Givers with an interest in health tend to fund researchers and medical schools in the hope of finding elusive cures and advancing science. Not so common are grants for nursing education and research, even though nurses—who often spend far more time with patients than doctors—are in a position to advance major opportunities to improve care and reduce costs. But when funding is directed to ideas developed by nurses, the impact can be enormous.
One recent gift worth looking at closely is a $2.8 million grant made by the Rita & Alex Hillman Foundation to the Johns Hopkins School of Nursing's Center for Innovative Care in Aging in support of a nurse-driven, aging-in-place model. Hillman’s mission is “to improve the lives of patients and their families through nurse-led innovation.” What’s significant about this latest grant is its support for an innovative project that has the potential to scale to a national level.
The five-year grant will enable Community Aging in Place – Advancing Better for Living (CAPABLE) to “establish the infrastructure required to scale its model nationally.” CAPABLE was developed by principal investigator Sarah Szanton, endowed professor for Health Equity and Social Justice and director of the Center for Innovative Care in Aging at the Hopkins School of Nursing. It is designed as a model of care that keeps older adults functioning at higher levels in their own homes or apartments by providing support to enhance their capacity to live independently.
While there are many home health programs that have been around for years, what sets this program apart is its unusual pairing of home repair handyman services aimed at improving safety and accessibility with nursing and occupational therapy services that improve mobility and address disabilities. Another big payoff is that it reduces healthcare costs.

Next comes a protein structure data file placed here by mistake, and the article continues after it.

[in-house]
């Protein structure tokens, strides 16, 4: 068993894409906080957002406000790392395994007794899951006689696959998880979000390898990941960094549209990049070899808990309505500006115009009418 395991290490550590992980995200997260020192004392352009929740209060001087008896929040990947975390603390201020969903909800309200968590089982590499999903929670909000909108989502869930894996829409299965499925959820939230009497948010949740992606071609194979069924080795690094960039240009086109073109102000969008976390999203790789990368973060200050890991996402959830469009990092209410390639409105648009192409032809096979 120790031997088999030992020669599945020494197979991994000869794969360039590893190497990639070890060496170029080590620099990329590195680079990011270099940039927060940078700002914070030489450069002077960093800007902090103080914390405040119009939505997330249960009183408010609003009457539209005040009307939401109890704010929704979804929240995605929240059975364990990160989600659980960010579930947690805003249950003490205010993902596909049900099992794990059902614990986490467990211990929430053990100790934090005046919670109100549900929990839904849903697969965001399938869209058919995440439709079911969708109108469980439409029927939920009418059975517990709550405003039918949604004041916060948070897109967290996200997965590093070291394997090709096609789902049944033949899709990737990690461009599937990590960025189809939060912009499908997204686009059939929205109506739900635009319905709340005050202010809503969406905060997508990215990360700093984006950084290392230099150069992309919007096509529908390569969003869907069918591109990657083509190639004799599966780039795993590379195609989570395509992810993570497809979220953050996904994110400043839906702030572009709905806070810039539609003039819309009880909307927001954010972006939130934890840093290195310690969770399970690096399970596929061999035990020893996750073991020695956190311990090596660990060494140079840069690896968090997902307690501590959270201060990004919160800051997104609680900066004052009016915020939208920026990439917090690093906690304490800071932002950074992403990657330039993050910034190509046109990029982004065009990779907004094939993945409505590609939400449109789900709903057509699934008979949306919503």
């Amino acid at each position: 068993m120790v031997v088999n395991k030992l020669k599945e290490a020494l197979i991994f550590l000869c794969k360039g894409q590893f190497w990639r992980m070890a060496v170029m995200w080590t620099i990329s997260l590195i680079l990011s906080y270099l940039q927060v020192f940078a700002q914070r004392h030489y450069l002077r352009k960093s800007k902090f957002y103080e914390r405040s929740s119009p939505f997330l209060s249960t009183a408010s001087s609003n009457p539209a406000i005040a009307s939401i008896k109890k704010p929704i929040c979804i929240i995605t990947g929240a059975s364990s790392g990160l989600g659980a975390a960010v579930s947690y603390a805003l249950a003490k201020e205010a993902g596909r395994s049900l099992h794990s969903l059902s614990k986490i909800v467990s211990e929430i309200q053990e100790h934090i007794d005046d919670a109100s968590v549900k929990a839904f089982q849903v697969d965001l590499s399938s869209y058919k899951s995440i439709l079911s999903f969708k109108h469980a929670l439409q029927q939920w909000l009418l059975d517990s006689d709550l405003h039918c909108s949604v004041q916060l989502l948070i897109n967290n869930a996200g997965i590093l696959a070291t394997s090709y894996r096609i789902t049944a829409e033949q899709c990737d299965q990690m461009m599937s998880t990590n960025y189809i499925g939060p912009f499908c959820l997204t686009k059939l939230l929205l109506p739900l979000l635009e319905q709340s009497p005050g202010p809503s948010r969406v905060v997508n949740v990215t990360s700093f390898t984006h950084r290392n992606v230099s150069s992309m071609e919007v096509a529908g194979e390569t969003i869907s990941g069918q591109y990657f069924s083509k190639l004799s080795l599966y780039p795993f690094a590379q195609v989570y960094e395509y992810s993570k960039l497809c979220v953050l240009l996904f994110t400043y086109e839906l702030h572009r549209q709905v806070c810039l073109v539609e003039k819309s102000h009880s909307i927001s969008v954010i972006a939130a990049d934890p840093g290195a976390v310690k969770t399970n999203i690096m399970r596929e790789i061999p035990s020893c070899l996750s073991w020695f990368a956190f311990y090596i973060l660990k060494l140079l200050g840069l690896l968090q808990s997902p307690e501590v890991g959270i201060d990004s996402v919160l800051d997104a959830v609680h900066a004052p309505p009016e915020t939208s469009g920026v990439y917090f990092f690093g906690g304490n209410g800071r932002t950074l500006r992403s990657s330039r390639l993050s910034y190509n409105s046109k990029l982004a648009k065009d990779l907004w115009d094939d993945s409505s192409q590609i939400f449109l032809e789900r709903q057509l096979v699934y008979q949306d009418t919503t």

A Model Based on Experience
Szanton came up with the idea for CAPABLE after making house calls as a nurse practitioner to homebound, low-income, elderly patients in West Baltimore and observing that environmental challenges were often as pressing as health challenges, particularly for those trying to age in place—i.e., stay out of a nursing home. The model was further developed in close collaboration with Laura Gitlin, Ph.D., and other colleagues at the Johns Hopkins School of Nursing.
Sixteen projects in eight states and Australia are currently replicating the CAPABLE model, and an additional 15 sites are awaiting funding and approval for replication in the next six to eight months. This is Szanton’s second grant from the Hillman Foundation: She has previously received funding from the National Institutes of Health, the Center for Medicare and Medicaid Innovation, the Robert Wood Johnson Foundation, the John A. Hartford Foundation, and the AARP Foundation.
A Big Cost Savings
According to the Hillman foundation, CAPABLE costs less than $3,000 per senior but can yield Medicare savings of at least $20,000 over two years by reducing the number of hospitalizations, re-hospitalizations and nursing home admissions. In some states, CAPABLE services are eligible to for Medicaid coverage under Section 1115 waivers and, in some instances, by Medicare Advantage plans.